The Tudor Society

Thomas Tallis, Tudor composer, by Heather R. Darsie

Thomas Tallis and William Byrd by Gerard Vandergucht

Thomas Tallis and William Byrd by Gerard van der Gucht

It is thought that Thomas Tallis, alternatively spelled “Tallys,” could have been born on 30 January 1505, though it is not known for certain. What is known is that Tallis did not die until 1585, and that he contributed greatly to the development and composition of English choral music. Not much is known about Tallis's early life. There are no records of his education or really of his whereabouts until Tallis is well into his 20s. There is also no contemporary portrait of him, with the only existing portrait having been executed sometime after his death.

His first appointment came in 1532, when Tallis served as organist of Dover Priory. Six years later, Tallis went to Waltham Abbey in Essex. Waltham Abbey was an Augustinian monastery that was dissolved in 1540. In 1543, after serving Canterbury Cathedral, Tallis joined Henry VIII's court as a Gentleman of the Chapel Royal. Thomas Tallis went on to serve the remaining Tudor monarchs, including Edward VI, Mary I and Elizabeth I, despite the religious turmoil of the time. With each monarch came a different take on religion, requiring a different sort of liturgical music.

Tallis's first known composition is Missa salve intemerata, which was composed in the late 1520s to early 1530s, though the real beginning of his career did not come until he entered into Henry VIII's service. Tallis was born as a Catholic and when writing liturgical music for Catholic uses, he frequently set Latin text to music in the form of vocal polyphony. “Polyphony” is defined as music with two or more vocal parts sounded together. Tallis was the first English composer to introduce this Continental style of music to England. For the new, reformed church, Tallis would set English texts to music using chords; a good example of this is Tallis's Canon.

One of Tallis's most famous pieces of music and highest accomplishments as a composer, Spem in alium, was the product of a challenge. Thomas Howard, 4th Duke of Norfolk, had challenged Tallis to create a work that excelled the Italian composer Striggio's Ecce beatum lautum, which consisted of forty parts. Tallis would have been in his early seventies when he composed his master-piece, first performed at Nonsuch Palace. After hearing the piece, Thomas Howard was so moved that he placed his own heavy, gold chain around Tallis's neck. Sadly, Thomas Howard was executed not long thereafter in 1572 for his implication in a plot involving Mary, Queen of Scots.

In 1552, Tallis married his wife Joan. They never had children, though he did accept William Byrd as his pupil. Through Tallis's tutelage, Byrd was able to secure the spot of choir master and organist at Lincoln Cathedral from 1563 until 1572. In 1575, Elizabeth I was so pleased with the work of both Thomas Tallis and William Byrd that she granted them a monopoly on that patent to print and publish polyphonic music, with said monopoly set to last twenty-one years. It was the only monopoly of its kind in the country. Tallis was able to compose his works in a variety of languages, including English, French, Latin and Italian. Because of the monopoly, Tallis held the right to publish music in any language, exclusively.

After graciously being granted the monopoly, Tallis and Byrd published Cantiones que ab argumento sacrae vocantur, a collection of thirty-four songs, seventeen by Tallis and seventeen by Byrd. Dedicated to Elizabeth I, the collection was meant to commemorate the seventeenth year of her reign. Sadly, very few copies of the collection ever sold. The Cantiones themselves were the first works published by Byrd and an ambitious achievement for the aged Tallis. Each piece of music consists of at least five voices, if not more, and features a wide range of variety in musical styles.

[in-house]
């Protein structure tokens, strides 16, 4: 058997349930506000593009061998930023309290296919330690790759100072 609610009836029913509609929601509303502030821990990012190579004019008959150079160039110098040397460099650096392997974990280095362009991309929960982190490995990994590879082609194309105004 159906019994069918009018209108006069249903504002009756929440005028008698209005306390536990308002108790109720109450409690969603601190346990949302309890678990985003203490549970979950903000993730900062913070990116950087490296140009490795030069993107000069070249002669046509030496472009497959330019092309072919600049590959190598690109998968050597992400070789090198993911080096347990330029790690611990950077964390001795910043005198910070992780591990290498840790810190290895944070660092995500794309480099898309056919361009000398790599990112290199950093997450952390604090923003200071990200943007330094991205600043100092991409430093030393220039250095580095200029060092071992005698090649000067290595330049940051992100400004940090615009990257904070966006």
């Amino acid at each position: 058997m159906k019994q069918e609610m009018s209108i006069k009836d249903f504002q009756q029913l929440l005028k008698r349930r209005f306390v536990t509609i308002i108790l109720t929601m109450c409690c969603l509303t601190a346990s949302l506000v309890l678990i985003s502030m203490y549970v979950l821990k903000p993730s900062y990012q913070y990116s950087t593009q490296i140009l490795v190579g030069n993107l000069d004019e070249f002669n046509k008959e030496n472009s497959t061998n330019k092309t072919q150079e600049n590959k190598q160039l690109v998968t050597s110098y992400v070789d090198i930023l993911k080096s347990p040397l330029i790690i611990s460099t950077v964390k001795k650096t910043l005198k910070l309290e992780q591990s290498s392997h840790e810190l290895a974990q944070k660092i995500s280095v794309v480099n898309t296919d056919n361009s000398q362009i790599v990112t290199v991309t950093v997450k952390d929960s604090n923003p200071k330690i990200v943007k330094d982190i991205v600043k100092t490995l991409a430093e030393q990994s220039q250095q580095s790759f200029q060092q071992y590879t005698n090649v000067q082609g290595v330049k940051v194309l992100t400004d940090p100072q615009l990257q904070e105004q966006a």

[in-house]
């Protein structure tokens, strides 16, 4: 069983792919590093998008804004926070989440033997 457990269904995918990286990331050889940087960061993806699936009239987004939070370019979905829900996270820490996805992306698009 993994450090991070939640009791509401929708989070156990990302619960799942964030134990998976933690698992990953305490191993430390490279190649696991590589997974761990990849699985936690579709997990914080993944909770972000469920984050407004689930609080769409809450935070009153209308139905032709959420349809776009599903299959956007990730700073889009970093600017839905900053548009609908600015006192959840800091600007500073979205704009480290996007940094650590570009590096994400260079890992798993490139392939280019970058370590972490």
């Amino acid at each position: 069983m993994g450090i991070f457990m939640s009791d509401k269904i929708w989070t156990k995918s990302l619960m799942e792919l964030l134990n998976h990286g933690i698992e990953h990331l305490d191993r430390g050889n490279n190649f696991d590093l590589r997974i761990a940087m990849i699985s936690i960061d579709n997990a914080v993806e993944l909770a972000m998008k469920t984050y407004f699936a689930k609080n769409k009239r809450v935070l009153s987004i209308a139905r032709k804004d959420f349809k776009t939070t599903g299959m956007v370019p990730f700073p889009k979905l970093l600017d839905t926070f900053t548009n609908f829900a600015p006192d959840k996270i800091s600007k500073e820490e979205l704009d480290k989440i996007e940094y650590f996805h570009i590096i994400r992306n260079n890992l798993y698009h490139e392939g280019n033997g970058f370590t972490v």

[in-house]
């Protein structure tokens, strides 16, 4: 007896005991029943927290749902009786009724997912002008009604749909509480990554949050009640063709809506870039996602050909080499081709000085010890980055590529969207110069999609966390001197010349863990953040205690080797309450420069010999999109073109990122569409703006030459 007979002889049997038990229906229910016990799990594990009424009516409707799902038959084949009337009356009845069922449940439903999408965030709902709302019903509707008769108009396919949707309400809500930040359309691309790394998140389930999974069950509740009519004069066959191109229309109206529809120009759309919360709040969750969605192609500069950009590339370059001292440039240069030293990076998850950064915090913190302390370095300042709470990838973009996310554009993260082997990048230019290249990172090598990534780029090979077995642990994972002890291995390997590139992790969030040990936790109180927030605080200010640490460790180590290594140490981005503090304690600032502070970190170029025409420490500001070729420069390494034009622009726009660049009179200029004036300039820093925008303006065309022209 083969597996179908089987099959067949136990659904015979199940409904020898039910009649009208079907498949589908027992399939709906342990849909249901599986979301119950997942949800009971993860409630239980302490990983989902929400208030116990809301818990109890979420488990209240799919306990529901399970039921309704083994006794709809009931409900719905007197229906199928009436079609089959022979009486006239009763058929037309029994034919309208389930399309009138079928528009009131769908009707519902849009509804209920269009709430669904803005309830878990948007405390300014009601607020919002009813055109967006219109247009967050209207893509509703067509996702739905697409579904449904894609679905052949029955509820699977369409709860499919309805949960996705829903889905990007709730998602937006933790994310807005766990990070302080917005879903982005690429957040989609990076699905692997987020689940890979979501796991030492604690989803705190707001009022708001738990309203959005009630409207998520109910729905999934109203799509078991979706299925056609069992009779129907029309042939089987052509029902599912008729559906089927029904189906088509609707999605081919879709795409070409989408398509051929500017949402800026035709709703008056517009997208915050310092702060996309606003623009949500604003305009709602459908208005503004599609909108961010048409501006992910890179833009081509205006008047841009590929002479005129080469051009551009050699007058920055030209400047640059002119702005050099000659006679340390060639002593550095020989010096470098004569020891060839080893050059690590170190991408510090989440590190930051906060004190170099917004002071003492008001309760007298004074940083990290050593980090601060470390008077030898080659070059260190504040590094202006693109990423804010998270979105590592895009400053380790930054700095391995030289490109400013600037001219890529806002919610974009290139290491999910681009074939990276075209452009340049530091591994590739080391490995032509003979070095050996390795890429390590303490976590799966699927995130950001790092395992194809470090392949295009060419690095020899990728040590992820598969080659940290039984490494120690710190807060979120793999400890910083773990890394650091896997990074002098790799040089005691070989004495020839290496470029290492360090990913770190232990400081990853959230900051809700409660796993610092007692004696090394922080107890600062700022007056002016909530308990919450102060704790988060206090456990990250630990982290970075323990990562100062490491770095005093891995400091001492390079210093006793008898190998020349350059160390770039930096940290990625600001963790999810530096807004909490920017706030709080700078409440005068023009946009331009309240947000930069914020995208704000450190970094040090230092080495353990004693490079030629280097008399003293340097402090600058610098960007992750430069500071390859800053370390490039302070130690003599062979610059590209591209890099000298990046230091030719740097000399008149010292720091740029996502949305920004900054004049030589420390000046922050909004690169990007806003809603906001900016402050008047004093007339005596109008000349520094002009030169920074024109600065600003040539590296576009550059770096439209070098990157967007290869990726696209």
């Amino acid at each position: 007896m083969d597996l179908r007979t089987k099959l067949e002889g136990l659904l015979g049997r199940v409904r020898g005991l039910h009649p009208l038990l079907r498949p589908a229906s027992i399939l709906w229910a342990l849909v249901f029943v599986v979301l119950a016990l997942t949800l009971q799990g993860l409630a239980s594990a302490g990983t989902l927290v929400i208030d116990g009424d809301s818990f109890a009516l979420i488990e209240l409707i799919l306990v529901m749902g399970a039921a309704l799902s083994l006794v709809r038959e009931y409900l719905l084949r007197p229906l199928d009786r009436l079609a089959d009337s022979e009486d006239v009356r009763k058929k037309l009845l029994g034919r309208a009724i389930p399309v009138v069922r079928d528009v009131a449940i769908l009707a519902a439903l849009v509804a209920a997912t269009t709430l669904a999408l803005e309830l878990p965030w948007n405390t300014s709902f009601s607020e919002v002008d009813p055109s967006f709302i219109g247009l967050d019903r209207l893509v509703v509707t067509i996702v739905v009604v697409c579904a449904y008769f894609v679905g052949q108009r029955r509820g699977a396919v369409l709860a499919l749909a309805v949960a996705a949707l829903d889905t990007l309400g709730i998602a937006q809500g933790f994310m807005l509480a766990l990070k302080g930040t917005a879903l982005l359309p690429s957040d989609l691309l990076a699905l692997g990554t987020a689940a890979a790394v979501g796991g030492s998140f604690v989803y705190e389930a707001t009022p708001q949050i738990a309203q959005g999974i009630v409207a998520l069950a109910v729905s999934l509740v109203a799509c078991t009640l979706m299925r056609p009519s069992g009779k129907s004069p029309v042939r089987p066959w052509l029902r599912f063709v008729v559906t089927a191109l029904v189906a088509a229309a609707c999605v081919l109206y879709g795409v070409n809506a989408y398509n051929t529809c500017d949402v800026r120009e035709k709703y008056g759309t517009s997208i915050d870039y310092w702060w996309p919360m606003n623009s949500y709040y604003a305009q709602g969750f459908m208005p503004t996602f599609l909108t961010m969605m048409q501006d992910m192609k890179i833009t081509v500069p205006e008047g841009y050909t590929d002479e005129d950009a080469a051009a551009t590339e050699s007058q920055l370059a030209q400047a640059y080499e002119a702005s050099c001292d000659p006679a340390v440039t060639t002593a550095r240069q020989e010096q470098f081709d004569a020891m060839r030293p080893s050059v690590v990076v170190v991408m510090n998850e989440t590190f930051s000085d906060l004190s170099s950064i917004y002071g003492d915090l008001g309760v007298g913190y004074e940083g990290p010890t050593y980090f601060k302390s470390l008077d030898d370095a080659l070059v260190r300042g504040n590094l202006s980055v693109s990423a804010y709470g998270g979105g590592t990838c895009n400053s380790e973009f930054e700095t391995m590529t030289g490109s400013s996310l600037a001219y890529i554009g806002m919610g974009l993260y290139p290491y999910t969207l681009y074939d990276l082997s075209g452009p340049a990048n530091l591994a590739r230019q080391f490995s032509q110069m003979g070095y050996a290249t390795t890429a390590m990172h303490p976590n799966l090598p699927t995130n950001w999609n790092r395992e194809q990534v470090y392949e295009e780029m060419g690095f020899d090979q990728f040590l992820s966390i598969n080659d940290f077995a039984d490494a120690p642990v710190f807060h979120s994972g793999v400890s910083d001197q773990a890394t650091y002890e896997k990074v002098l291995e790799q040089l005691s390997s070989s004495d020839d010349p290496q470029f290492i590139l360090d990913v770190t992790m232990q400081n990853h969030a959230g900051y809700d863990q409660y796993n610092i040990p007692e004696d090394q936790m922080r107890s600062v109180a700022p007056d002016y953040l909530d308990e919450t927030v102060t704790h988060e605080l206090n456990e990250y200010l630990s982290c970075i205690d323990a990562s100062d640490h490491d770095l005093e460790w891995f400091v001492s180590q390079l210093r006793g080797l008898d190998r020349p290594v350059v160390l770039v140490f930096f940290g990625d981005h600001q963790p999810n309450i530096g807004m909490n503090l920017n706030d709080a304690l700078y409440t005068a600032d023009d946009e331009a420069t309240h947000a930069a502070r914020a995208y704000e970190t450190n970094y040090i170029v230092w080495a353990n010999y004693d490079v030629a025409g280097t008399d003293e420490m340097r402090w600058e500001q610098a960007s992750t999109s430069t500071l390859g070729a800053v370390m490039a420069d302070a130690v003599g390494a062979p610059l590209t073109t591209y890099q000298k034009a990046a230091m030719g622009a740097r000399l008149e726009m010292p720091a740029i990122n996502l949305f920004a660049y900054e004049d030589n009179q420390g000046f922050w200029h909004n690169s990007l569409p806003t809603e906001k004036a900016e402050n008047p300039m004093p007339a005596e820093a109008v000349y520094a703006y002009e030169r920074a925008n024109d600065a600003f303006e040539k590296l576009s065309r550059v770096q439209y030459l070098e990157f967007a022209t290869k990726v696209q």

Upon his death in 1585, William Byrd wrote of Tallis, “Tallis is dead and music dies,” a sentiment which may have been shared by other members of court, including Elizabeth I. Byrd also wrote the Italian madrigal Ye Sacred Muses for the death of his friend and mentor; the elegy is certainly one of Byrd's more serious works. Though, as mentioned before, we do not have an existing visual portrait of Thomas Tallis created during his lifetime, we do have a rich musical portrait of this Catholic composer who successfully served the last four Tudor monarchs, showing he could adapt and had a broad range of talent. He left a mark on English music and, along with Byrd, set ground work of distinction for the heritage of English music.

** Author's note: Thankfully, efforts have been made to preserve Tallis's beautiful music and one can choose from a variety of recordings, including work done by the Tallis Scholars.

Heather R. Darsie lives in the United States with her family and three parrots. She works in the legal field, with a focus on children. She obtained a Bachelor of Arts degree in German Languages and Literature, then a Juris Doctorate in American jurisprudence, and studied abroad in Costa Rica and France. Heather has always loved history. She first became acquainted with Elizabeth I when she was in middle school and chose to write a book report about her. Since then, she has always held an interest in the Renaissance and its numerous enigmatic citizens, with particular focus on the history of England and Italy. She is currently working on a book on the heraldry of Tudor women and is also researching Anne of Cleves.

Sources and Suggested Reading

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